Mitch Gassen, Class of 2011
The smell of a sun-tanned leather saddle, dry hay, horses feeding, and a big Texas sunrise sky at 4 am are pretty common senses for alum, Mitch Gassen (Class of 2011).
By Matt Gassen
Currently Mitch resides in Stephenville, TX, where he trains and breaks horses—a real cowboy, you could say, but there is a lot more responsibility and mental dedication to his ultimate future and career, which he is working for every day. For a year and a half, Mitch has been training quarter horses, gated horses, thoroughbreds, and more. An average day is 14-16 hours of work—the longest is 22, that he can remember. Oh, by the way, that is six to seven days a week!
Down Under Horsemanship Academy in Texas has thousands of applicants yearly across the nation but only eight where chosen to “try out.” Throughout the process students can be sent home at any time if the instructor feels they aren’t what he is looking for. Currently, only two remain in the program, one of them being Mitch. When the academy starts, students partake in a ten day colt starting clinic. Once you are accepted, the next phase is a ten day fundamental clinic, after which you find out if you have formally been accepted into the program or not.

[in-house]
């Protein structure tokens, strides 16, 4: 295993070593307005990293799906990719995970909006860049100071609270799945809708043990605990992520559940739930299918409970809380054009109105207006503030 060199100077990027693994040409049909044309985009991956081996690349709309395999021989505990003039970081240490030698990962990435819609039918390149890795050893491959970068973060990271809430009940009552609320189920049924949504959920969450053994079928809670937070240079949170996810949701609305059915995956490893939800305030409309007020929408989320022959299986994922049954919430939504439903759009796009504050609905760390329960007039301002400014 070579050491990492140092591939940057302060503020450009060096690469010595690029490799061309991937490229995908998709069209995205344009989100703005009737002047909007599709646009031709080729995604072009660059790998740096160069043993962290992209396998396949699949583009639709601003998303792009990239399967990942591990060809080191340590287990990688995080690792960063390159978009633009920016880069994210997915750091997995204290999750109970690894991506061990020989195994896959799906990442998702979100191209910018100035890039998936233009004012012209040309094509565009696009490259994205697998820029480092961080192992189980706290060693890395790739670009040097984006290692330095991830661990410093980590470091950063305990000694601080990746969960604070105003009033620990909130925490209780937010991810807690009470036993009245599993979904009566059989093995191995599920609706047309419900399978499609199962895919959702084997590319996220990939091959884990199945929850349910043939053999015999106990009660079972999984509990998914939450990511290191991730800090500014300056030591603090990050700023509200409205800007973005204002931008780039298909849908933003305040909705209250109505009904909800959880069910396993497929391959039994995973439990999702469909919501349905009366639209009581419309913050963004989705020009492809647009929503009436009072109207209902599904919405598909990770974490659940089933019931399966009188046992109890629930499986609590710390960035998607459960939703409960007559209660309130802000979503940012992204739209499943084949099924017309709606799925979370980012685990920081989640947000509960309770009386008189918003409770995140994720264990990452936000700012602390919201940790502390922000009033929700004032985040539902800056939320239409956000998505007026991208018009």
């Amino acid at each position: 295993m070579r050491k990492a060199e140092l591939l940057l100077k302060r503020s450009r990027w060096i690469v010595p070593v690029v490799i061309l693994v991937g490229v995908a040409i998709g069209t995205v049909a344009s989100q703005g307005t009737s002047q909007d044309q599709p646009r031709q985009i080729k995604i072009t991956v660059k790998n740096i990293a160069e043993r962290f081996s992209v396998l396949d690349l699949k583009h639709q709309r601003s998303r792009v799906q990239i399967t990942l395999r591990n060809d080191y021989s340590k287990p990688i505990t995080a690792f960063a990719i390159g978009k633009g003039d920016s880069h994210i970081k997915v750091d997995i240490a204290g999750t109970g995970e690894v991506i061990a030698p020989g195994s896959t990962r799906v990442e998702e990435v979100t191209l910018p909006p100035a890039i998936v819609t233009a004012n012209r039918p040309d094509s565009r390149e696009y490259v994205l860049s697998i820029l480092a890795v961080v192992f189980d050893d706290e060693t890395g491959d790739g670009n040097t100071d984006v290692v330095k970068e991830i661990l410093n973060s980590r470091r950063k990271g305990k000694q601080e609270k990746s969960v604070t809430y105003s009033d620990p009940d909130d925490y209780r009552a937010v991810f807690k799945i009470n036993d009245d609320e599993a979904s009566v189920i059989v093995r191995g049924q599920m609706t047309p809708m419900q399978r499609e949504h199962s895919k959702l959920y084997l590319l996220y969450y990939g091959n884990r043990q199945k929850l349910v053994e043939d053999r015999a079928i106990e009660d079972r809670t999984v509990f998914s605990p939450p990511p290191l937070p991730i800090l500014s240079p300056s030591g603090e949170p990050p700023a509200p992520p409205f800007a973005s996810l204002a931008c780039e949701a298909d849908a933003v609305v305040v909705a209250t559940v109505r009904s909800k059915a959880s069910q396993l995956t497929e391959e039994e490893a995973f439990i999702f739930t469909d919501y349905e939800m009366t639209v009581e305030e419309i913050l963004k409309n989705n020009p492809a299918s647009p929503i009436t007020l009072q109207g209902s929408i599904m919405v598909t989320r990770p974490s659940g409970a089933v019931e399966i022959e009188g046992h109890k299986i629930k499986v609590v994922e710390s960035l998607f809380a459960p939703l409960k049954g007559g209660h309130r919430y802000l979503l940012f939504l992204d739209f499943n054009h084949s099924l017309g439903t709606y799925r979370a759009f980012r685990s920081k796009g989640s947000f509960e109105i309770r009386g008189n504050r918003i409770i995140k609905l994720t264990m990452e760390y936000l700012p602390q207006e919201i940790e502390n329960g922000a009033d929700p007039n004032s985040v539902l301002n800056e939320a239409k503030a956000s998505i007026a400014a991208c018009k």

Then there is a 14 week trial period where the students train two horses full time along with “grunt work” such as tending to the barns and horses, maintaining the tack equipment, etc. Students are put on payroll after surviving the first 14 weeks. Their duties are increased to training three horses, then moving on to four with experience, and duties shifting to full time training horses. Ultimately, the goal is to break the horses into being quiet, soft and respectful. Mitch is breaking client horses from across the entire country and travels with Clinton Anderson, the program instructor, on his tour stops where he teaches the public about his horsemanship methods.
Once you complete the clinician academy program, people from around the world can hire you to instruct private lessons and clinics for their horses depending upon the level of certification you have received. Ultimately, Clinton Anderson has stamped Mitch with the rights to use his brand and methodology of training horses when he markets himself for clients. He is helping “extreme problem” horses to become docile respectful horses that clients can compete with, show, or just ride for leisure. Clients send their animals down to Texas to experience the Down Under Horsemanship program as a last-ditch effort to have a partnership with their animals.
Mitch has found a way to work with his hands and God-given abilities doing amazing things in an unconventional way. He will be the first to tell you that even though he is working long hours each day, it doesn’t feel like work because he has so much passion for his trade. In a world of the here-and-now, technology, and rush hour, Mitch has found ambition in patience, hard work, and following the plan the Lord has laid out for him.